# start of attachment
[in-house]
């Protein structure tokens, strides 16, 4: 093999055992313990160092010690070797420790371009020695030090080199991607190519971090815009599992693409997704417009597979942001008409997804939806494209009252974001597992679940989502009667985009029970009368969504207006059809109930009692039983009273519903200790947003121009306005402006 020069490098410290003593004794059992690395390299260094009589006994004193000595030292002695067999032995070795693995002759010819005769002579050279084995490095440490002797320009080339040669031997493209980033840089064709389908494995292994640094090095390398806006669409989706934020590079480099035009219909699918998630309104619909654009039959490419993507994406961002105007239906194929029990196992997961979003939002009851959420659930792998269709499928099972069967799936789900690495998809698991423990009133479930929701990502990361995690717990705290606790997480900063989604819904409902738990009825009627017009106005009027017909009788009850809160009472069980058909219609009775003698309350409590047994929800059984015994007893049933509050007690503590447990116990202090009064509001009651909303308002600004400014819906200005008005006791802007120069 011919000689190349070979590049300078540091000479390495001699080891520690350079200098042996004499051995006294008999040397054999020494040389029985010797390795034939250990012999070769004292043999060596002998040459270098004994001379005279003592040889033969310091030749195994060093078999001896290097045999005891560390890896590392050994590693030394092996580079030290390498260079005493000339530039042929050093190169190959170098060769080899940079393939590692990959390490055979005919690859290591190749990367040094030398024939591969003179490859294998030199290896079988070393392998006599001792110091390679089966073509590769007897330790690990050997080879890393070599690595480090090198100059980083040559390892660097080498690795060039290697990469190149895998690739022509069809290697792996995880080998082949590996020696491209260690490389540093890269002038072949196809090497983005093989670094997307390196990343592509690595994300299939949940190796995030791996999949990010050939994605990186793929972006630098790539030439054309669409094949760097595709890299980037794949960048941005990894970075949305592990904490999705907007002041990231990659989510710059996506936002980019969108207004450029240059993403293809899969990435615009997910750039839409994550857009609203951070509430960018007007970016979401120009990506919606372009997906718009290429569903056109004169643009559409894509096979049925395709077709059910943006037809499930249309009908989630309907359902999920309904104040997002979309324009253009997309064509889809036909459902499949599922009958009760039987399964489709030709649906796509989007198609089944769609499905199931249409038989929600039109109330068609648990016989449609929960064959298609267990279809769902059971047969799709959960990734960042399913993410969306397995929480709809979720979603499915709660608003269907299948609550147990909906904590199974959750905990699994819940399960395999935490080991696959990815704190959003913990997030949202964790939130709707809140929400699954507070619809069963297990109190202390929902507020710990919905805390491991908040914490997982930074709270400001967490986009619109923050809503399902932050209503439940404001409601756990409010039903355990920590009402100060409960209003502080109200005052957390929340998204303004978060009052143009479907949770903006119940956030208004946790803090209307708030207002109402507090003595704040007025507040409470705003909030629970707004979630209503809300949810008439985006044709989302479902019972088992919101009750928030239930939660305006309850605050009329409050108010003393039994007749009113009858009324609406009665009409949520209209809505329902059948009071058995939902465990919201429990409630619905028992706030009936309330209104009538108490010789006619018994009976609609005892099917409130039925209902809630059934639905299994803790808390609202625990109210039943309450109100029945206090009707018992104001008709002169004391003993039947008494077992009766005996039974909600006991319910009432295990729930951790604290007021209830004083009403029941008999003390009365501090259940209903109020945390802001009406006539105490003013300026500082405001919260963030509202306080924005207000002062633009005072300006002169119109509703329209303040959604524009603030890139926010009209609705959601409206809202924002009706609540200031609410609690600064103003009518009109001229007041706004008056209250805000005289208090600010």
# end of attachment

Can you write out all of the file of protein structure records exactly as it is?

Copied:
[in-house]
């Protein structure tokens, strides 16, 4: 093999055992313990160092010690070797420790371009020695030090080199991607190519971090815009599992693409997704417009597979942001008409997804939806494209009252974001597992679940989502009667985009029970009368969504207006059809109930009692039983009273519903200790947003121009306005402006 020069490098410290003593004794059992690395390299260094009589006994004193000595030292002695067999032995070795693995002759010819005769002579050279084995490095440490002797320009080339040669031997493209980033840089064709389908494995292994640094090095390398806006669409989706934020590079480099035009219909699918998630309104619909654009039959490419993507994406961002105007239906194929029990196992997961979003939002009851959420659930792998269709499928099972069967799936789900690495998809698991423990009133479930929701990502990361995690717990705290606790997480900063989604819904409902738990009825009627017009106005009027017909009788009850809160009472069980058909219609009775003698309350409590047994929800059984015994007893049933509050007690503590447990116990202090009064509001009651909303308002600004400014819906200005008005006791802007120069 011919000689190349070979590049300078540091000479390495001699080891520690350079200098042996004499051995006294008999040397054999020494040389029985010797390795034939250990012999070769004292043999060596002998040459270098004994001379005279003592040889033969310091030749195994060093078999001896290097045999005891560390890896590392050994590693030394092996580079030290390498260079005493000339530039042929050093190169190959170098060769080899940079393939590692990959390490055979005919690859290591190749990367040094030398024939591969003179490859294998030199290896079988070393392998006599001792110091390679089966073509590769007897330790690990050997080879890393070599690595480090090198100059980083040559390892660097080498690795060039290697990469190149895998690739022509069809290697792996995880080998082949590996020696491209260690490389540093890269002038072949196809090497983005093989670094997307390196990343592509690595994300299939949940190796995030791996999949990010050939994605990186793929972006630098790539030439054309669409094949760097595709890299980037794949960048941005990894970075949305592990904490999705907007002041990231990659989510710059996506936002980019969108207004450029240059993403293809899969990435615009997910750039839409994550857009609203951070509430960018007007970016979401120009990506919606372009997906718009290429569903056109004169643009559409894509096979049925395709077709059910943006037809499930249309009908989630309907359902999920309904104040997002979309324009253009997309064509889809036909459902499949599922009958009760039987399964489709030709649906796509989007198609089944769609499905199931249409038989929600039109109330068609648990016989449609929960064959298609267990279809769902059971047969799709959960990734960042399913993410969306397995929480709809979720979603499915709660608003269907299948609550147990909906904590199974959750905990699994819940399960395999935490080991696959990815704190959003913990997030949202964790939130709707809140929400699954507070619809069963297990109190202390929902507020710990919905805390491991908040914490997982930074709270400001967490986009619109923050809503399902932050209503439940404001409601756990409010039903355990920590009402100060409960209003502080109200005052957390929340998204303004978060009052143009479907949770903006119940956030208004946790803090209307708030207002109402507090003595704040007025507040409470705003909030629970707004979630209503809300949810008439985006044709989302479902019972088992919101009750928030239930939660305006309850605050009329409050108010003393039994007749009113009858009324609406009665009409949520209209809505329902059948009071058995939902465990919201429990409630619905028992706030009936309330209104009538108490010789006619018994009976609609005892099917409130039925209902809630059934639905299994803790808390609202625990109210039943309450109100029945206090009707018992104001008709002169004391003993039947008494077992009766005996039974909600006991319910009432295990729930951790604290007021209830004083009403029941008999003390009365501090259940209903109020945390802001009406006539105490003013300026500082405001919260963030509202306080924005207000002062633009005072300006002169119109509703329209303040959604524009603030890139926010009209609705959601409206809202924002009706609540200031609410609690600064103003009518009109001229007041706004008056209250805000005289208090600010």